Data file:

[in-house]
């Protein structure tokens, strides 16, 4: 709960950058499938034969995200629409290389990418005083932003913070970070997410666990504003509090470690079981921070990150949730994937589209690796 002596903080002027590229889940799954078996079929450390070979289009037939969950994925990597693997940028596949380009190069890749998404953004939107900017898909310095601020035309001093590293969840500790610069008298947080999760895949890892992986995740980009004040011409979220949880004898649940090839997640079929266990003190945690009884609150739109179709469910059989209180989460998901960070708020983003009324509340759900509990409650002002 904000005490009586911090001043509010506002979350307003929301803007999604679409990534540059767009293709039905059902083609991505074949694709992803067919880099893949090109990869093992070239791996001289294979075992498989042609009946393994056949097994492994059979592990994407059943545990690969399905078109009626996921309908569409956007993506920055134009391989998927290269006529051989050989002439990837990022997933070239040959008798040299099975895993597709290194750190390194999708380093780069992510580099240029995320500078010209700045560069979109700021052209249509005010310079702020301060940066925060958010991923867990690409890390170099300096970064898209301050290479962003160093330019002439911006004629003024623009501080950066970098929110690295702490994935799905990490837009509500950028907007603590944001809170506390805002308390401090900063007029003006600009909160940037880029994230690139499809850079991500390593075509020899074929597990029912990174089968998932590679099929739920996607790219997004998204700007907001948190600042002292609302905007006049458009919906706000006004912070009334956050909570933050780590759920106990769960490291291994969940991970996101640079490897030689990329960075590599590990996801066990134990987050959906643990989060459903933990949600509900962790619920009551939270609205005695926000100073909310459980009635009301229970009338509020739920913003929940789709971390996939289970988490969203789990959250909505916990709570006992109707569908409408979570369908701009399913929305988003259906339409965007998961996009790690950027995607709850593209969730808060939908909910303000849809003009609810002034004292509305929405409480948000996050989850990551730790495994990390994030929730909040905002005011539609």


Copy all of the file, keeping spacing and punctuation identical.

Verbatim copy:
[in-house]
């Protein structure tokens, strides 16, 4: 709960950058499938034969995200629409290389990418005083932003913070970070997410666990504003509090470690079981921070990150949730994937589209690796 002596903080002027590229889940799954078996079929450390070979289009037939969950994925990597693997940028596949380009190069890749998404953004939107900017898909310095601020035309001093590293969840500790610069008298947080999760895949890892992986995740980009004040011409979220949880004898649940090839997640079929266990003190945690009884609150739109179709469910059989209180989460998901960070708020983003009324509340759900509990409650002002 904000005490009586911090001043509010506002979350307003929301803007999604679409990534540059767009293709039905059902083609991505074949694709992803067919880099893949090109990869093992070239791996001289294979075992498989042609009946393994056949097994492994059979592990994407059943545990690969399905078109009626996921309908569409956007993506920055134009391989998927290269006529051989050989002439990837990022997933070239040959008798040299099975895993597709290194750190390194999708380093780069992510580099240029995320500078010209700045560069979109700021052209249509005010310079702020301060940066925060958010991923867990690409890390170099300096970064898209301050290479962003160093330019002439911006004629003024623009501080950066970098929110690295702490994935799905990490837009509500950028907007603590944001809170506390805002308390401090900063007029003006600009909160940037880029994230690139499809850079991500390593075509020899074929597990029912990174089968998932590679099929739920996607790219997004998204700007907001948190600042002292609302905007006049458009919906706000006004912070009334956050909570933050780590759920106990769960490291291994969940991970996101640079490897030689990329960075590599590990996801066990134990987050959906643990989060459903933990949600509900962790619920009551939270609205005695926000100073909310459980009635009301229970009338509020739920913003929940789709971390996939289970988490969203789990959250909505916990709570006992109707569908409408979570369908701009399913929305988003259906339409965007998961996009790690950027995607709850593209969730808060939908909910303000849809003009609810002034004292509305929405409480948000996050989850990551730790495994990390994030929730909040905002005011539609």